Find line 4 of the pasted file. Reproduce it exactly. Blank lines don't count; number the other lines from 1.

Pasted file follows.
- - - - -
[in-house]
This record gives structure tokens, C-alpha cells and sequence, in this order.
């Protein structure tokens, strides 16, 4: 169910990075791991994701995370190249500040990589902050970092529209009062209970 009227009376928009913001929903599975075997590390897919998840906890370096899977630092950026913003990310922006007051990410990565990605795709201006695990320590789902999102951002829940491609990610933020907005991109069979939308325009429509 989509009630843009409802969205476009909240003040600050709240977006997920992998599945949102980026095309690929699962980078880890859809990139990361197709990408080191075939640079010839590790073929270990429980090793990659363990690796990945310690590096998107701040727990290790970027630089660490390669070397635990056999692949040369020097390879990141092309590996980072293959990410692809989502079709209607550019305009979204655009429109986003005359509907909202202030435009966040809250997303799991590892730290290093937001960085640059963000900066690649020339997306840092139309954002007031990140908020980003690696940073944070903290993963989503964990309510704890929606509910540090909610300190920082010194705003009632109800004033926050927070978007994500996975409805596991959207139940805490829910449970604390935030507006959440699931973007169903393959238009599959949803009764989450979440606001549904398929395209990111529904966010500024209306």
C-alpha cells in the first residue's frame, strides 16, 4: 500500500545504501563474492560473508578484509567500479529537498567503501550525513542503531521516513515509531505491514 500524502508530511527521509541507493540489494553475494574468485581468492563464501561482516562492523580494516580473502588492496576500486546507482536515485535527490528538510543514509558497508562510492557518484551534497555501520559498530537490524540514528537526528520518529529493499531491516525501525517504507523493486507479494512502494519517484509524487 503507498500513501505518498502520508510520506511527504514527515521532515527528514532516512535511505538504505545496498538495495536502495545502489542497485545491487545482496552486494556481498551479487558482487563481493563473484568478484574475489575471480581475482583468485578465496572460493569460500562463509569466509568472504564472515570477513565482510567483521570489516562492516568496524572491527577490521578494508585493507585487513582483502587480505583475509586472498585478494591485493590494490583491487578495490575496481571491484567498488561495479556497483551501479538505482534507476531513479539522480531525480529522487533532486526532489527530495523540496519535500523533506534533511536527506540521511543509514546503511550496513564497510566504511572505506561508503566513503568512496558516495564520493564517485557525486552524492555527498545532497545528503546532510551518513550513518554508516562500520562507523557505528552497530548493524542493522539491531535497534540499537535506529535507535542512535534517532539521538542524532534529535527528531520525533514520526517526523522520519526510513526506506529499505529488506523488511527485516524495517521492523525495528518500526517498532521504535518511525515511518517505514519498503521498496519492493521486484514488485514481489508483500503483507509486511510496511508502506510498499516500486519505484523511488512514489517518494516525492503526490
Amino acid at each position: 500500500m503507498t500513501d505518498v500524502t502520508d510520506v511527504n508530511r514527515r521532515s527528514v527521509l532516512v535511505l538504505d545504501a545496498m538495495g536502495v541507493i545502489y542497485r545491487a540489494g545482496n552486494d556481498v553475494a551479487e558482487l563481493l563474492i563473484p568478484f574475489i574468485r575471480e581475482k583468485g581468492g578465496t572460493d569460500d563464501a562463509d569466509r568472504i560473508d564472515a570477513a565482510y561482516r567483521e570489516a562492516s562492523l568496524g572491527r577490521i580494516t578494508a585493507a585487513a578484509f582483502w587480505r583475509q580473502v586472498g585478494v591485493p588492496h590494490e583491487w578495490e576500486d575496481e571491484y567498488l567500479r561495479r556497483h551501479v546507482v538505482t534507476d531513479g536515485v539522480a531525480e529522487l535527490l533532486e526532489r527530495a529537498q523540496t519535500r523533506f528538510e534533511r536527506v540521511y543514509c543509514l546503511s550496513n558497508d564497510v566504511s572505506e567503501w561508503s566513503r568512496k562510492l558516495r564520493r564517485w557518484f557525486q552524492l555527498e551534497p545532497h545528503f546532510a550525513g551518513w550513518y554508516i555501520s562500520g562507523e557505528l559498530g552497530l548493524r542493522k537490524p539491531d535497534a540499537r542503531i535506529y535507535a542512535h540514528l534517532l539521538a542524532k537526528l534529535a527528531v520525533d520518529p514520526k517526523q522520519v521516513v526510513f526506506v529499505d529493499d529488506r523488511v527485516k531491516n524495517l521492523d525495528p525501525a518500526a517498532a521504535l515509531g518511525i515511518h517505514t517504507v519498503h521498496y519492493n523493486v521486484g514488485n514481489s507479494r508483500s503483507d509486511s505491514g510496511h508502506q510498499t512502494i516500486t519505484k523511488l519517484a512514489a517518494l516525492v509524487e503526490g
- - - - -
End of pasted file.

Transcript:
C-alpha cells in the first residue's frame, strides 16, 4: 500500500545504501563474492560473508578484509567500479529537498567503501550525513542503531521516513515509531505491514 500524502508530511527521509541507493540489494553475494574468485581468492563464501561482516562492523580494516580473502588492496576500486546507482536515485535527490528538510543514509558497508562510492557518484551534497555501520559498530537490524540514528537526528520518529529493499531491516525501525517504507523493486507479494512502494519517484509524487 503507498500513501505518498502520508510520506511527504514527515521532515527528514532516512535511505538504505545496498538495495536502495545502489542497485545491487545482496552486494556481498551479487558482487563481493563473484568478484574475489575471480581475482583468485578465496572460493569460500562463509569466509568472504564472515570477513565482510567483521570489516562492516568496524572491527577490521578494508585493507585487513582483502587480505583475509586472498585478494591485493590494490583491487578495490575496481571491484567498488561495479556497483551501479538505482534507476531513479539522480531525480529522487533532486526532489527530495523540496519535500523533506534533511536527506540521511543509514546503511550496513564497510566504511572505506561508503566513503568512496558516495564520493564517485557525486552524492555527498545532497545528503546532510551518513550513518554508516562500520562507523557505528552497530548493524542493522539491531535497534540499537535506529535507535542512535534517532539521538542524532534529535527528531520525533514520526517526523522520519526510513526506506529499505529488506523488511527485516524495517521492523525495528518500526517498532521504535518511525515511518517505514519498503521498496519492493521486484514488485514481489508483500503483507509486511510496511508502506510498499516500486519505484523511488512514489517518494516525492503526490